In all cases, the judgment must specifically state the applicable prejudgment and post-judgment interest rates. The interest rate statutes allow for the suspension of interest during any period of time in excess of 30 days when the case is continued at the request of the prevailing party. The interest rate statutes also allow the court to fully or partially waive prejudgment and post-judgment interest on petition of the nonprevailing party and on a showing of good cause. The interest rules discussed in this article apply to all cases where interest begins to accrue after July 1, 2003.

The creditors rights attorneys at Gosselin & Dubord, P.A. are experienced litigators who are prepared to answer any questions regarding interest rates in civil actions. If you have any questions regarding interest rates in civil actions or need representation in connection with any creditor matter in Maine, please contact Attorney David R. Dubord at (207) 783-5261, extension 212 or drd@gosselindubord.com.

WHEN CAN A BANK OR CREDIT UNION EXERCISE ITS SETOFF RIGHTS IN A CUSTOMER’S DEPOSIT ACCOUNTS?

Banks and credit unions accept deposits from and lend money to their customers. When customers fail to repay loans owed to the financial institution or become indebted to the financial institution for overdraft or other charges on their deposit accounts, the bank or credit union often seeks to recover monies owed to it by taking funds from the customer’s deposit account(s). This self-help recovery method is often referred to as a right of setoff. This setoff right can arise by operation of law and/or by agreement between the financial institution and its customer.

In Maine, financial institutions have a common law right of setoff which was first expressly recognized by Maine’s highest court in 1973. In the case of Joler v. Depositors Trust Company, 309 A.2d 871 (Me. 1973) the Maine Law Court recognized and adopted as Maine law the principle that “‘[w]hen . . . (the depositor) owes to the bank independent debts, already due and payable, the bank has the right to apply the balance of his general account to the satisfaction of any such debts of his.’” (Quoting National Mahaiwe Bank v. Peck, 127 Mass. 298, 300, 301 (1897)). Therefore, without advance notice to the customer, the financial institution can take funds from the customer’s deposit account to satisfy a debt owed to the financial institution.

The financial institution’s right to setoff is not without limitation, however. In the context of consumer debts covered by the Maine Consumer Credit Code, the financial institution must first give the customer a legally sufficient notice of right to cure which specifically includes a reference to the financial institution’s right to setoff against deposit accounts if the customer does not cure the default within the allowed cure period. Also, the financial institution may have limited or no rights to setoff funds held in special purpose accounts, qualified retirement accounts, and jointly held accounts. Federal law also prevents setoff to satisfy a credit card debt and most credit card agreements specifically incorporate this prohibition.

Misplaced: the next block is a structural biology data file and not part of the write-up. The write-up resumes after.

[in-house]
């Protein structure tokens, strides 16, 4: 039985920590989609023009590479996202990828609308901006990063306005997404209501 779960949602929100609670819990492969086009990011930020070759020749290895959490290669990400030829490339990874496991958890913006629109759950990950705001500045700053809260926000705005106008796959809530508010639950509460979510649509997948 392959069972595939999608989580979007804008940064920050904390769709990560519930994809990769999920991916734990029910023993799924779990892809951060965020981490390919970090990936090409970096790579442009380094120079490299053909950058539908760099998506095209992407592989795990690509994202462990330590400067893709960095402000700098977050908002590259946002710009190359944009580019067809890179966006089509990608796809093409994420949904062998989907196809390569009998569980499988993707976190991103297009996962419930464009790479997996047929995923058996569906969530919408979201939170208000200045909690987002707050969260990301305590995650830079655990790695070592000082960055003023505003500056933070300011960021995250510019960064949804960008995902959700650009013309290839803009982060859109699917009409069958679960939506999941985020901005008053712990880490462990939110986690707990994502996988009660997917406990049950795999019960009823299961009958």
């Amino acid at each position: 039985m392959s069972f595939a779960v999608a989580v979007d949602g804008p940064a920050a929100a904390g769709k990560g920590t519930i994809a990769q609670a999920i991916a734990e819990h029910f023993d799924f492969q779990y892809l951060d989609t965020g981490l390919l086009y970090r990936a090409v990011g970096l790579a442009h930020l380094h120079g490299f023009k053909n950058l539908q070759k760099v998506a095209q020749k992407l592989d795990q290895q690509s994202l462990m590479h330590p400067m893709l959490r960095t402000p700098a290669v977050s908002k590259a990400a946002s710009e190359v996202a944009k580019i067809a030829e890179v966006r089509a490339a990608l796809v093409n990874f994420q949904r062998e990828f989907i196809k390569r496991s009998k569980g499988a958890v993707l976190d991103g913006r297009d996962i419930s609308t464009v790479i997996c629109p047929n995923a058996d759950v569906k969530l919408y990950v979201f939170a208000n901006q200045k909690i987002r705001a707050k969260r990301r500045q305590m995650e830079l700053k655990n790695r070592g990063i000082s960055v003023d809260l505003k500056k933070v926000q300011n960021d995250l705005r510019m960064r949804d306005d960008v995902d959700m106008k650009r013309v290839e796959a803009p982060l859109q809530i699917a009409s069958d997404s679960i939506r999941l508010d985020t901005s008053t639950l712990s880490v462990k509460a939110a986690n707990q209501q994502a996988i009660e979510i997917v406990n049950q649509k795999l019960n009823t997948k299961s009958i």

Before exercising setoff rights against a customer’s deposit accounts, a financial institution should carefully examine all of the facts underlying the proposed setoff including the contract documents giving rise to the setoff, the nature of the deposit account against which a setoff is to be processed, and the law applicable to the proposed setoff transaction.

If you are a financial institution in need of advice regarding setoff rights involving depositors with accounts located in the State of Maine, the attorneys at Gosselin & Dubord, P.A. located in Lewiston, Maine have extensive experience with creditor representation and stand ready to assist you. Please contact Attorney David R. Dubord at (207) 783-5261 (extension 212) or drd@gosselindubord.com.

CHANGES TO MAINE SMALL CLAIMS ACT ADVANTAGEOUS TO DEBT BUYERS

In 2009, the Maine Legislature made several changes to the Maine Small Claims Act, 14 M.R.S. § 7482 et seq. which changes became effective on June 13, 2009. The change which has attracted the most attention was the increase in the amount which can be considered a small claim from $4,500.00 to $6,000.00. This change was in keeping with the Legislature’s express intent that the monetary limit for small claims actions be reviewed every four years and adjusted as necessary to keep pace with inflation. See 14 M.R.S. § 7482.